If building strong democratic institutions is a continuous process in our journey towards a strong democracy, the Bhutan Children’s Parliament is a much-welcomed initiative.

In our efforts to building a strong foundation of democracy, our youth that comprises almost half the population has been far removed from the important process, albeit recognising them as an important group.

The parliament, therefore, will let many of our young imbibe the democratic ethos that is much needed today.  The formation, elections and proceedings of the miniature parliament, run by young people for the young, will help strengthen the system of parliamentary democracy.  Apart from facilitating leadership skills and thinking power from a young age, such a forum will expose and create democratic awareness on the functioning of the government system.  It will also give them first hand experience in formulating public policy, and sensitise the young on issues concerning the country and themselves.

The benefits don’t stop there.  Despite being in the second five-year term of a democratically elected government, we can surmise that many of our children are not involved, or have minimal experience in polity, except for going to the polls and voting where their parents want them to vote.

Experience of such parliaments globally proves that involving the young is an important building block for a successful democracy.  The Election Commission of Bhutan is hopeful that deliberations in the children’s parliament could provide inputs for the Bhutanese Parliament.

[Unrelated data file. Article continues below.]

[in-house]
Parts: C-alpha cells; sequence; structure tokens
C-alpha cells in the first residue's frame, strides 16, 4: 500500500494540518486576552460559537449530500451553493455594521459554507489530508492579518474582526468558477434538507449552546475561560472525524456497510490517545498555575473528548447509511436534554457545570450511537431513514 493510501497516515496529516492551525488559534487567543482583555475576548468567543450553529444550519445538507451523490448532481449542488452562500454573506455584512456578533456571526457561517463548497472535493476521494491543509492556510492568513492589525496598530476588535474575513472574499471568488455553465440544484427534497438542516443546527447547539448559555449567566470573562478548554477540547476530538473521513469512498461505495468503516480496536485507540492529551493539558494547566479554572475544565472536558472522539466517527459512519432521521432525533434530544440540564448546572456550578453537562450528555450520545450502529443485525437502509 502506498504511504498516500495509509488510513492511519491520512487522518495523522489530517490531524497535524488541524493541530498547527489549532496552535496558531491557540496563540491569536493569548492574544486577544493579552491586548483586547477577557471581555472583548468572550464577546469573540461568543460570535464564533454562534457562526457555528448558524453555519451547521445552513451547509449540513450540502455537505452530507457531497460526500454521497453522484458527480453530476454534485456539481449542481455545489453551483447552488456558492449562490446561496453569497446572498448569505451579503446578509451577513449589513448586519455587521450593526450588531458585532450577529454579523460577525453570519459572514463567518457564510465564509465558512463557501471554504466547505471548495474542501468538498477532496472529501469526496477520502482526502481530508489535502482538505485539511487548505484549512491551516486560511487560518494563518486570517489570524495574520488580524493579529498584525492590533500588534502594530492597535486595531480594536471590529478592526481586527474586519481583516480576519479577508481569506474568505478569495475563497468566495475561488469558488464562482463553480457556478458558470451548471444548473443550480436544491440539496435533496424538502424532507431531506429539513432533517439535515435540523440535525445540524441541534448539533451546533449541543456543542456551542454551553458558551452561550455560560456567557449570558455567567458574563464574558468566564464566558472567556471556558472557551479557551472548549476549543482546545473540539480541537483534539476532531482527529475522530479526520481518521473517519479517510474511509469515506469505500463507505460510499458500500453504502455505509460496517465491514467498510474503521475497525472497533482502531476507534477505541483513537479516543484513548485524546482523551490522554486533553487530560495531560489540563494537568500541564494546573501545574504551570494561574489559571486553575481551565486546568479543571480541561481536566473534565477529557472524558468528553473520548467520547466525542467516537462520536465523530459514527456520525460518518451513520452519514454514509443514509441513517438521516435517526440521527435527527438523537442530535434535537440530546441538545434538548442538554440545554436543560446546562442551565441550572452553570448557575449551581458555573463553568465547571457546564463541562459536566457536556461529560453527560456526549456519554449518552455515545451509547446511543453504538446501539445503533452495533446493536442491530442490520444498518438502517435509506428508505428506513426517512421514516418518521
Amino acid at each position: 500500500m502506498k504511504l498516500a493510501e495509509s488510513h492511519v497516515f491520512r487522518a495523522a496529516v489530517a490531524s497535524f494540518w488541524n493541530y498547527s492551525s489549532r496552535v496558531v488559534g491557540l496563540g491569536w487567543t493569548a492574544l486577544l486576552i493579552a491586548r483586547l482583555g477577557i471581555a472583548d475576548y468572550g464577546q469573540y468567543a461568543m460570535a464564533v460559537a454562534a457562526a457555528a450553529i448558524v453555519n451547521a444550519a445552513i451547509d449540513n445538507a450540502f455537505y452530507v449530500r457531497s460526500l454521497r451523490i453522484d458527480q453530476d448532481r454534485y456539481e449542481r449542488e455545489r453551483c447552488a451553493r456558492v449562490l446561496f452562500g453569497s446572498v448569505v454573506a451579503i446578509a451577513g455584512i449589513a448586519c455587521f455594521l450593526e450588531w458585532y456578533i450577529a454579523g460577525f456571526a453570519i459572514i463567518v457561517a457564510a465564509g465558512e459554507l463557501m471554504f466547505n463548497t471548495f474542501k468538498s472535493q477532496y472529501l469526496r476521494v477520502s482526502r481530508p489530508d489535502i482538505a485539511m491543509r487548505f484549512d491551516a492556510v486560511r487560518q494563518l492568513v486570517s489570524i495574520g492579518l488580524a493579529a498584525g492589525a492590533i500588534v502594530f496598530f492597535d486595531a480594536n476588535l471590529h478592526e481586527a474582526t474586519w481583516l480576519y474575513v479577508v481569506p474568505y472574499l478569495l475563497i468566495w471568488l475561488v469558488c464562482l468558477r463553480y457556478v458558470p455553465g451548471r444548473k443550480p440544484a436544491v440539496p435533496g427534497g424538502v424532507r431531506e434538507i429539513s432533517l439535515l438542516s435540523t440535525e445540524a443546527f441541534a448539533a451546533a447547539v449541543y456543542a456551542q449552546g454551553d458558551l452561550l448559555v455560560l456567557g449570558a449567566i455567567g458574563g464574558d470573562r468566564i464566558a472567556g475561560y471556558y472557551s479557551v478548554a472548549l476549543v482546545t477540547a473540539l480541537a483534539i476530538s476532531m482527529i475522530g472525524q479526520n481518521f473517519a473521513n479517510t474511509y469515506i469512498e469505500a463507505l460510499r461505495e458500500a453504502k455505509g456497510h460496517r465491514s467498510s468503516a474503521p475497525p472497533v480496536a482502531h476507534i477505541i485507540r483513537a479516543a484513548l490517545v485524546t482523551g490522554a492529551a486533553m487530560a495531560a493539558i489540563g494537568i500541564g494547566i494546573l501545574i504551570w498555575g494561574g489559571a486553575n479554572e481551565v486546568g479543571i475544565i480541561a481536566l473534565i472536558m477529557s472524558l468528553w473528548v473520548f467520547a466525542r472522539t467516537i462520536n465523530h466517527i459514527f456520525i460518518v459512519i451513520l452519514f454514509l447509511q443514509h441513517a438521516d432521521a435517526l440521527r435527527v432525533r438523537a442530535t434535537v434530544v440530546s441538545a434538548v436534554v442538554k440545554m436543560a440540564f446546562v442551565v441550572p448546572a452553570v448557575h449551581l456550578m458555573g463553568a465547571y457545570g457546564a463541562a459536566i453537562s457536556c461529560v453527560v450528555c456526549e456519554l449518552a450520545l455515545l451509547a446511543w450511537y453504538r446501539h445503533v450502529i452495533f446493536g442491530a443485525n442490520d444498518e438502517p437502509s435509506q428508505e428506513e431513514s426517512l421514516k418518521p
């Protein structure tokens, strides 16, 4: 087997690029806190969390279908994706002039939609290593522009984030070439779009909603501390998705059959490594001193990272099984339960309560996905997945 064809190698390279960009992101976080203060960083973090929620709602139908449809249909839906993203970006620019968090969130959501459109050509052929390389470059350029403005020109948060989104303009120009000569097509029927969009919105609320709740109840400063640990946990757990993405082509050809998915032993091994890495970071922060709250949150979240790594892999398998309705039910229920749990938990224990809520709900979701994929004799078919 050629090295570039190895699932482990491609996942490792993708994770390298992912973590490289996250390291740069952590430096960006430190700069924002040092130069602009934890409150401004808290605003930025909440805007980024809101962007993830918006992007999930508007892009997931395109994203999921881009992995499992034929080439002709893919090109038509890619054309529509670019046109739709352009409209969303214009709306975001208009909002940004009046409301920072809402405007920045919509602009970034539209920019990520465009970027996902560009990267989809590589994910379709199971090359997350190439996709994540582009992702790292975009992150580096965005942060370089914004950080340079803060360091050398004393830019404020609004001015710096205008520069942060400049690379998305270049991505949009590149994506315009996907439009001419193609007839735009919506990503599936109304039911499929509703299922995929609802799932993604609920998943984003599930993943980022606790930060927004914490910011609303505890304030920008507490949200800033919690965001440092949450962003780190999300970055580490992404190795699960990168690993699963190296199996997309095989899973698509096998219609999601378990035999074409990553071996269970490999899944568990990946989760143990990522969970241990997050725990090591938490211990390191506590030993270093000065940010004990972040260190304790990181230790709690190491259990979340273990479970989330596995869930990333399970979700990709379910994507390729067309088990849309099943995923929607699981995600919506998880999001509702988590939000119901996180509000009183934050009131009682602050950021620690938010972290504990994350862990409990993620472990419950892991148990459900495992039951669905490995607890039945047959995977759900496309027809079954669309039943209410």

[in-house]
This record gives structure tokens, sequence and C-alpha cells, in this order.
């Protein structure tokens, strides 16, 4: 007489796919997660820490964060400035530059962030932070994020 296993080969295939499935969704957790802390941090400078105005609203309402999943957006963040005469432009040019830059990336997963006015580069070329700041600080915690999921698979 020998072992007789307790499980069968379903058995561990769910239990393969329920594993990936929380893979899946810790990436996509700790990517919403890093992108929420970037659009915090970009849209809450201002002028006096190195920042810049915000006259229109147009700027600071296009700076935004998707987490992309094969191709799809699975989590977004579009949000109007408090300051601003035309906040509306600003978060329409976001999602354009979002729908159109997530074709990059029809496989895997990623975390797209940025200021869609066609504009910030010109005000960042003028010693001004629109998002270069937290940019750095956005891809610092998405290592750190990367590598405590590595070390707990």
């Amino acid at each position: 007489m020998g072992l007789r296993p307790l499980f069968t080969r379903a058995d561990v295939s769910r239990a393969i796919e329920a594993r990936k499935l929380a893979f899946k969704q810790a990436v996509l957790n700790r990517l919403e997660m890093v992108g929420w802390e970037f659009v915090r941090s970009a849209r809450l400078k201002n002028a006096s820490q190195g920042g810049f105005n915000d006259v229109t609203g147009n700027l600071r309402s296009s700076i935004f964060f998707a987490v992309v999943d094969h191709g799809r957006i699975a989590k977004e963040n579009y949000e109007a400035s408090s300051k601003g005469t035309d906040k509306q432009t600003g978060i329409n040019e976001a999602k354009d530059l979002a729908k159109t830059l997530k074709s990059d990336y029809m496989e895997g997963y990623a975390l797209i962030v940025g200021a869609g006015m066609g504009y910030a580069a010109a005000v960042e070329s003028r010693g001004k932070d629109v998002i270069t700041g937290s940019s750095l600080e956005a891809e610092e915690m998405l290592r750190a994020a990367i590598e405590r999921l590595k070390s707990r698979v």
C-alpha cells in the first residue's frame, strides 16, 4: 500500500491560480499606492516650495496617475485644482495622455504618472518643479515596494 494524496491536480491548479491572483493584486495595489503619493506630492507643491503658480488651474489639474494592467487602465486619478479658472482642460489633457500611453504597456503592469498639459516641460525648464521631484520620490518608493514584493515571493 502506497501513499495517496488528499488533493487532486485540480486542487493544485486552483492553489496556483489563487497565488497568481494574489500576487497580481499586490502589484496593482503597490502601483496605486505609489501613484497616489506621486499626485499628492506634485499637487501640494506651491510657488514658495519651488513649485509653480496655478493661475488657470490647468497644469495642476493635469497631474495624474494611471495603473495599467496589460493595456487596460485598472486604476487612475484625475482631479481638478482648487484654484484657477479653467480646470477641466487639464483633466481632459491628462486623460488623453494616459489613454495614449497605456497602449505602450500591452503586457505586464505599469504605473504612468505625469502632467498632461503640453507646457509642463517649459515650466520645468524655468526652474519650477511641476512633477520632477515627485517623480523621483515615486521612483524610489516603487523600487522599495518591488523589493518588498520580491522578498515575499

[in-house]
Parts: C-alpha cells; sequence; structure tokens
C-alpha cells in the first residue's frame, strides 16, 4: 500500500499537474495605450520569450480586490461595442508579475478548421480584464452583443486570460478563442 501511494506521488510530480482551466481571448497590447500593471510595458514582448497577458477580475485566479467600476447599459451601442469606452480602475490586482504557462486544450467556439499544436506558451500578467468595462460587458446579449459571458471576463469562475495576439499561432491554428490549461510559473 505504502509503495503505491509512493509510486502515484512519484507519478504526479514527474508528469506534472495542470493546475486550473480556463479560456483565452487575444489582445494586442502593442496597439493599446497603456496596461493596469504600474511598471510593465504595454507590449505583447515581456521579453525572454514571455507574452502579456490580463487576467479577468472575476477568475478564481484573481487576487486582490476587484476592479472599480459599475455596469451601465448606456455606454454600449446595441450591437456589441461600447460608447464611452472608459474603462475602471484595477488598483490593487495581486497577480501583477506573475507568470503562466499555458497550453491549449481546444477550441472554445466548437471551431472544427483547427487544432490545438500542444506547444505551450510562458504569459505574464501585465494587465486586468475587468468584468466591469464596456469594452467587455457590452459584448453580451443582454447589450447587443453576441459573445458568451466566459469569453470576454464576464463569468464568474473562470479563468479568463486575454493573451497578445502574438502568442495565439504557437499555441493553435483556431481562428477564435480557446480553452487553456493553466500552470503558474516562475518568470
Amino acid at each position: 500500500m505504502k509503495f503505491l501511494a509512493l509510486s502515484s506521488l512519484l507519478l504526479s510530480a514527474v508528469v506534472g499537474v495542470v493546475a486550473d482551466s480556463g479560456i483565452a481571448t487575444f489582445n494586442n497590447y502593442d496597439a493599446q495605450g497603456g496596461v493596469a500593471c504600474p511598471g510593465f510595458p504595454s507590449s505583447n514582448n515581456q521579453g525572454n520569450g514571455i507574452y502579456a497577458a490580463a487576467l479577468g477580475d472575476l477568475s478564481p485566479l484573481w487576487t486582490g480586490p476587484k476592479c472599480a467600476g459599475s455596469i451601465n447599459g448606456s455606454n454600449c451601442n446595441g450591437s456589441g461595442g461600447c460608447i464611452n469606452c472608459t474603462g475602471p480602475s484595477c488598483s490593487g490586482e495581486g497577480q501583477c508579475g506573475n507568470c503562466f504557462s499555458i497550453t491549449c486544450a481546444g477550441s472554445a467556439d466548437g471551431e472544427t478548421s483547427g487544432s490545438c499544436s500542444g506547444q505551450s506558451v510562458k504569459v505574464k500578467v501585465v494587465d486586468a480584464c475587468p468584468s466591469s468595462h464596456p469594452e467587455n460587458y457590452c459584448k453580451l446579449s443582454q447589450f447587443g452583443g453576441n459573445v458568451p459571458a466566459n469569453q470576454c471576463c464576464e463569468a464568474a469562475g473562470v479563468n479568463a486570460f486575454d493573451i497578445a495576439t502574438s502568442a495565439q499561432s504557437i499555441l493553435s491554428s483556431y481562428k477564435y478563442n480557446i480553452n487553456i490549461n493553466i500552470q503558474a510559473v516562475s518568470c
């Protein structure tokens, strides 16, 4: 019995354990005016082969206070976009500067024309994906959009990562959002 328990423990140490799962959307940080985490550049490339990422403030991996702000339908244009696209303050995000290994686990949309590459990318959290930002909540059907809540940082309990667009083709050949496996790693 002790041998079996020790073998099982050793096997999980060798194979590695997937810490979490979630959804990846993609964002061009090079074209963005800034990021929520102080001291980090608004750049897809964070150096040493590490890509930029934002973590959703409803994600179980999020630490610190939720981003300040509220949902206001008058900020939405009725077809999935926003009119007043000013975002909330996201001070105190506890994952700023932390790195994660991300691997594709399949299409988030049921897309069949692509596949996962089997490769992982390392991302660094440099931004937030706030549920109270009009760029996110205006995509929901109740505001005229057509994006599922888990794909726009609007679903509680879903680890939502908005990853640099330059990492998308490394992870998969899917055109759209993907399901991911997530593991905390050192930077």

It should.

Sometimes the brightest ideas emerge from young minds, especially on issues they face in real life.  We can already see the model parliament discuss issues like unemployment, crime, social media and many more that concern them.  The format of the parliament allows democracy clubs from schools and institutions across the country to deliberate on common issues that concern them.

A huge portion of our young people also represent rural Bhutan.  This is an advantage, as they can understand rural issues affecting their village or community.  For those not from rural areas, it is a good opportunity to get familiarised with rural communities and the issues they face.  Our average voter is a farmer, who cannot understand beyond the local needs.  This is where their well-informed and exposed children will have a part to play in shaping their views or representing them.

Depending on the success of the children’s parliament, the Parliament should take the institution seriously.  By giving voice and recognising them, it becomes a good example of the participatory democracy we yearn for.

There are a host of issues that concern the youth.  As we wait the first session to convene, we expect children to engage in fruitful discussions that will make their parliament serve as a bridge of ideas between decision makers in Parliament and the future leaders of tomorrow.

As for the launch of the parliament, there is no appropriate occasion than June 2, the coronation anniversary of His Majesty the Fourth Druk Gyalpo who always believed that the destiny of the country lay in the hands of our children.